Trump’s “America First” policy on solar panels will likely benefit… China

Panels everywhere.
Panels everywhere.
Image: Reuters
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A year after he took office, Donald Trump has delivered on a major “America First” protectionist policy. The US administration will levy a 30% tariff on imported solar panels, which will fall to about 15% over a period of four years.

The tariffs are in response to the claims of US solar-panel makers who find it tough to compete with Asian manufacturers. They are being levied to safeguard the domestic industry, promote innovation, and increase US jobs. But Trump’s move could also come back to bite him.

In 2012, his predecessor Barack Obama also levied tariffs on Chinese solar panels. His worry was that Chinese government was subsidizing its solar panels, dumping them in the US, and thus slowly choking American manufacturing.

Policy experts warned Obama that the tariffs were too little and too late. China’s unprecedented growth had led to an increase in wages, and companies were already looking to move manufacturing outside the country. Obama’s tariffs merely accelerated Chinese solar-panel makers’ moves to other Asian countries, such as Malaysia and Vietnam—from where they continued to export cheap solar panels to the US. In the end, China further entrenched itself as the world leader in making solar panels.

Obama’s move did not lead to resurgence of American manufacturing or innovation. Though Trump corrected Obama’s mistake and levied tariffs on all solar-panel imports, his tariffs will likely produce similar results.

Trump’s move helps US solar-panel manufacturers, such as FirstSolar, Tesla, Suniva, and SolarWorld. But manufacturing only makes up about 14% of jobs in the US solar industry, and it is increasingly becoming more automated.

Meanwhile, foreign panel makers say that Trump’s tariffs are better than expected. The companies were already planning for even higher tariffs by hoarding panels, and thus won’t see an effect immediately. Even if we factor in the full effect, ClearView Energy Partners estimates that the cost increase to consumers wouldn’t be too bad: about 4% for residential rooftop and about 10% for utility-scale solar farms.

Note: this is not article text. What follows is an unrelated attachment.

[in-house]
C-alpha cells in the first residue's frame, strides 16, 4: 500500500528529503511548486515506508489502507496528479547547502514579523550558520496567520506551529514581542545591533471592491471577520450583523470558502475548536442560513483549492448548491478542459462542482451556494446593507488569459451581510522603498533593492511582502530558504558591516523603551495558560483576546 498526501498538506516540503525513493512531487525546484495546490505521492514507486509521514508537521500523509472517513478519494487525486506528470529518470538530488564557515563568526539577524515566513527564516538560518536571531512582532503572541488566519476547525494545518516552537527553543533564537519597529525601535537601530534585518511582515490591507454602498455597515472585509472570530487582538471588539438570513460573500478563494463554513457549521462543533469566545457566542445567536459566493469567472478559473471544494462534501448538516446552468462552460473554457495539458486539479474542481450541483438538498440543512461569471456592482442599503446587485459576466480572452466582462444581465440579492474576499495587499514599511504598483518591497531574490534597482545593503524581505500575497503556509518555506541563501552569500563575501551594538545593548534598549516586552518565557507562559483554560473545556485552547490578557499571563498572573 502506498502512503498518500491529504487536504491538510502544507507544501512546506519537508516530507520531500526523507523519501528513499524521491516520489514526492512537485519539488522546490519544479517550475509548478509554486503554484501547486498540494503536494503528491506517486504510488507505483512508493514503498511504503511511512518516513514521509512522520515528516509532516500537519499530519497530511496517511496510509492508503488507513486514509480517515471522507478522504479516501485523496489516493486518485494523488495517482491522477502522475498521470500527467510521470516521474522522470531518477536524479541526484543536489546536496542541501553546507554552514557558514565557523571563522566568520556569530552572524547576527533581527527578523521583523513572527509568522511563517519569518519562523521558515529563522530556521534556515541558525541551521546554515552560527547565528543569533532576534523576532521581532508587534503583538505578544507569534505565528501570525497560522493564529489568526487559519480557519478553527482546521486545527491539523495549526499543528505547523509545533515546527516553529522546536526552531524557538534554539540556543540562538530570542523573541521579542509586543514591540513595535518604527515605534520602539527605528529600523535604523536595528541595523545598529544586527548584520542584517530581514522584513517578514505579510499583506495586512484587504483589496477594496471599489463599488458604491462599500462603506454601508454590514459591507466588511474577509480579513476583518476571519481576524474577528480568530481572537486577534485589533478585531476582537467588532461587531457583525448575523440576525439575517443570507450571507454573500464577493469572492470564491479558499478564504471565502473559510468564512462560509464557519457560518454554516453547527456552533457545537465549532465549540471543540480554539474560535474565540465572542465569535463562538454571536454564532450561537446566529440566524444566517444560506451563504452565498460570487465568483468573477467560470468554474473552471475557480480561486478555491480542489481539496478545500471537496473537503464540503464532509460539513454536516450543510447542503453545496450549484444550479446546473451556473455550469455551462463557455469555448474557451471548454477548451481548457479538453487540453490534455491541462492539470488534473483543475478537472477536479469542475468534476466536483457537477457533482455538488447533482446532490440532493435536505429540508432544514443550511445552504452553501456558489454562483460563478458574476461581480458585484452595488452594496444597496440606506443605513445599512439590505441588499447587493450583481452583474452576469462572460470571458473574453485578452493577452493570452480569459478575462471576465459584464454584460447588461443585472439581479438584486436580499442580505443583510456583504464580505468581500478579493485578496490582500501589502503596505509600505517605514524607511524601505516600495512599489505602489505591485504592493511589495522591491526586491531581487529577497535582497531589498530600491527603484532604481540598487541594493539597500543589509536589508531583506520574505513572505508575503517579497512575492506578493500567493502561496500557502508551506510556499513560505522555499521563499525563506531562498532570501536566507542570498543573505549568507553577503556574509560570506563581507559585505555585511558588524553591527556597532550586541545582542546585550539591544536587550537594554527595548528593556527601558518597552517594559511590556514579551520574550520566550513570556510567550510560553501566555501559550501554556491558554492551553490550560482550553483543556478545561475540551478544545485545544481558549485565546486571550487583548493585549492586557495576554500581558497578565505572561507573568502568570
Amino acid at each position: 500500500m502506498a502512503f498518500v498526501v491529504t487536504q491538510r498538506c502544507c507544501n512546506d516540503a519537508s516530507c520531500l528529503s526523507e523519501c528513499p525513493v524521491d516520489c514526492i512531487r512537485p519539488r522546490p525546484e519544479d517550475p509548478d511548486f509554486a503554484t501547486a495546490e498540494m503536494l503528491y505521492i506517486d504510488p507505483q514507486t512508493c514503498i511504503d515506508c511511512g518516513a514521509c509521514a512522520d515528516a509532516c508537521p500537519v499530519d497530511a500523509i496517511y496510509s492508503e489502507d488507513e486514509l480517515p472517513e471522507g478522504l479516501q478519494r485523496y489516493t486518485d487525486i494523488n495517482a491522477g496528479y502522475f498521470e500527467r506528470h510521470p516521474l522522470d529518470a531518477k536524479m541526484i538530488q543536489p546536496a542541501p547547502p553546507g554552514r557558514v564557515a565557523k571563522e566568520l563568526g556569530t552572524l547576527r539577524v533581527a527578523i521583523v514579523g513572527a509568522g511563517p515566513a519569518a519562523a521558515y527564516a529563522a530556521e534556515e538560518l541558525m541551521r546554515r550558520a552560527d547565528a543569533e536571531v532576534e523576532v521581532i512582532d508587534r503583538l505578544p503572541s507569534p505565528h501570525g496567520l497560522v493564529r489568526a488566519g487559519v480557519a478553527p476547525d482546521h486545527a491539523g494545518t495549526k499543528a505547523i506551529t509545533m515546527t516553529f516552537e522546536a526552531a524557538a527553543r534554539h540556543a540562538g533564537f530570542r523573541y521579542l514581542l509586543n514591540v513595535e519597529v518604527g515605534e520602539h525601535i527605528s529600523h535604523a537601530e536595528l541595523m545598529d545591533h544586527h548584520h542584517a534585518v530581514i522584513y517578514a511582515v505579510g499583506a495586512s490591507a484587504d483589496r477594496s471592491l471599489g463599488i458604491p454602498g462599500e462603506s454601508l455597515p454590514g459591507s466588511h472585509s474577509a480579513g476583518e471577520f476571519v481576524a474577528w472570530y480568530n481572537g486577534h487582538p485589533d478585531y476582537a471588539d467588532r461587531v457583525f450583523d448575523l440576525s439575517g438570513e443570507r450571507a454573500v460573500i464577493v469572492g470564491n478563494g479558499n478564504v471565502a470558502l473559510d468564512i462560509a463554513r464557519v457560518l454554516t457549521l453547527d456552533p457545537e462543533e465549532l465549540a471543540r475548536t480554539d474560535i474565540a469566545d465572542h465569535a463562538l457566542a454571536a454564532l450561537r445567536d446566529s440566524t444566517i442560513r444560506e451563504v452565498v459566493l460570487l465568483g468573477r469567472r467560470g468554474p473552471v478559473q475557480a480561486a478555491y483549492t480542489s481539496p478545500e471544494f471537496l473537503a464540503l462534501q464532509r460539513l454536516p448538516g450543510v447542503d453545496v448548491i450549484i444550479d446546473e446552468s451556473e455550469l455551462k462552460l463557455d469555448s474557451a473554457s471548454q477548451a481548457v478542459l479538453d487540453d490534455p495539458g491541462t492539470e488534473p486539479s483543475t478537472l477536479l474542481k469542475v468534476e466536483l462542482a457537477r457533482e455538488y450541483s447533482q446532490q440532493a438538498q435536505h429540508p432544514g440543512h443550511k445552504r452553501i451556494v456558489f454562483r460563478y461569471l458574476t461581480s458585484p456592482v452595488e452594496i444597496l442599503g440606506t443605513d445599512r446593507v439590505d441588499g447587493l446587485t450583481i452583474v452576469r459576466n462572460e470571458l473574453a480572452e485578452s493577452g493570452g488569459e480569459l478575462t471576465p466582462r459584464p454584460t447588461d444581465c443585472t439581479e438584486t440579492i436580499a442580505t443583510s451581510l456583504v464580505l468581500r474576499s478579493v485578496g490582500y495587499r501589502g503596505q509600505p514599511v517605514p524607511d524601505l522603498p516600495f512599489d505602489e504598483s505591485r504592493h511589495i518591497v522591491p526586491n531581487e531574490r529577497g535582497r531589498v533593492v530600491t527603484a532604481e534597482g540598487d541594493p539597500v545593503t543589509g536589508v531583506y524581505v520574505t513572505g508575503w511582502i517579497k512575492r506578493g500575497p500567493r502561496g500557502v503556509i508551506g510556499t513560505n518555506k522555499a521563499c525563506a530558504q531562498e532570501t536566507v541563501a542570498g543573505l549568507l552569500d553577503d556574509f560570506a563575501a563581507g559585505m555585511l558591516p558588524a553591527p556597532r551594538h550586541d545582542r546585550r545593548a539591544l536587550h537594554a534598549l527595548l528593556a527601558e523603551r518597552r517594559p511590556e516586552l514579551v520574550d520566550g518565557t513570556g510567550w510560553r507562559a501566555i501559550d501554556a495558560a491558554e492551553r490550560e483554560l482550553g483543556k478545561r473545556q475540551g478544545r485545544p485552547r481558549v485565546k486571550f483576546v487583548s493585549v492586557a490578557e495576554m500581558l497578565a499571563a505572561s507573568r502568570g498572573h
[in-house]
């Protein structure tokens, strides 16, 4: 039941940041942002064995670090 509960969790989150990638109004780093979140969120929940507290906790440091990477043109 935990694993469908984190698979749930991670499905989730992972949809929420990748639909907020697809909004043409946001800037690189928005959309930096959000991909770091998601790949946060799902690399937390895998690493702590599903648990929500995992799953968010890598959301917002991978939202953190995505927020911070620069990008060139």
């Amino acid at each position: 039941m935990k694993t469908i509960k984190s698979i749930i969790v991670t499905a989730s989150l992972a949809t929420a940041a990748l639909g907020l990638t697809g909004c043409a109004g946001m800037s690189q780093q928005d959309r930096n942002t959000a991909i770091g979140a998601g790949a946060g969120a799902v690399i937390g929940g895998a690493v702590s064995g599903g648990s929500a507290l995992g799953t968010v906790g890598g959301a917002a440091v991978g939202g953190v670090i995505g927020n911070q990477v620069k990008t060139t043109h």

The companies that will benefit from Trump’s tariffs are mostly not American, although they manufacture in the US. Suniva is majority-owned by a Chinese investor. SolarWorld is the US arm of a German company. Better still, three Chinese companies—JinkoSolar, JA Solar, and Longi Green Energy Technologies—were already planning to build factories in the US, which will allow them to remain in the US market.

So Chinese owners will benefit most, even if some jobs are added. In effect, Trump’s move will likely do little to decrease China’s huge advantage in solar-panel manufacturing, and might even increase it.

Trump’s stance could also open up options for China and its Asian neighbors to retaliate. They could complain to the World Trade Organization, which has in the past rebuffed US import tariffs. And, anticipating a trade war after Trump’s election in 2016, a Chinese newspaper suggested that China could take a tit-for-tat approach:

Boeing orders will be replaced by Airbus. US auto and iPhone sales in China will suffer a setback, and US soybean and maize imports will be halted. China can also limit the number of Chinese students studying in the US.

“Chinese think-tanks are likely scrambling to identify the industries in the President’s support base that will lose out the most should it come down to a bare-knuckle fight,” Pauline Loong, managing director at research firm Asia-Analytica, told Bloomberg.

If Trump is serious about supporting the solar industry in the US, tariffs are the wrong tool. “Deployed recklessly, [tariffs] can provoke trade wars that might stymie US chances of taking the helm of an innovative industry with a global supply chain along which goods, services, and capital can flow efficiently across borders,” says solar expert Varun Sivaram of the Council on Foreign Relations in his forthcoming book Taming the SunInstead Sivaram says the US should leapfrog through innovation. Chinese solar-panel makers invest less than 1% of annual revenues in research and development, which is tiny compared to any advanced industry, say semiconductors or pharmaceuticals.

The trouble is Trump is not thinking on these lines, either. After a year in office, the White House still hasn’t hired a science adviser.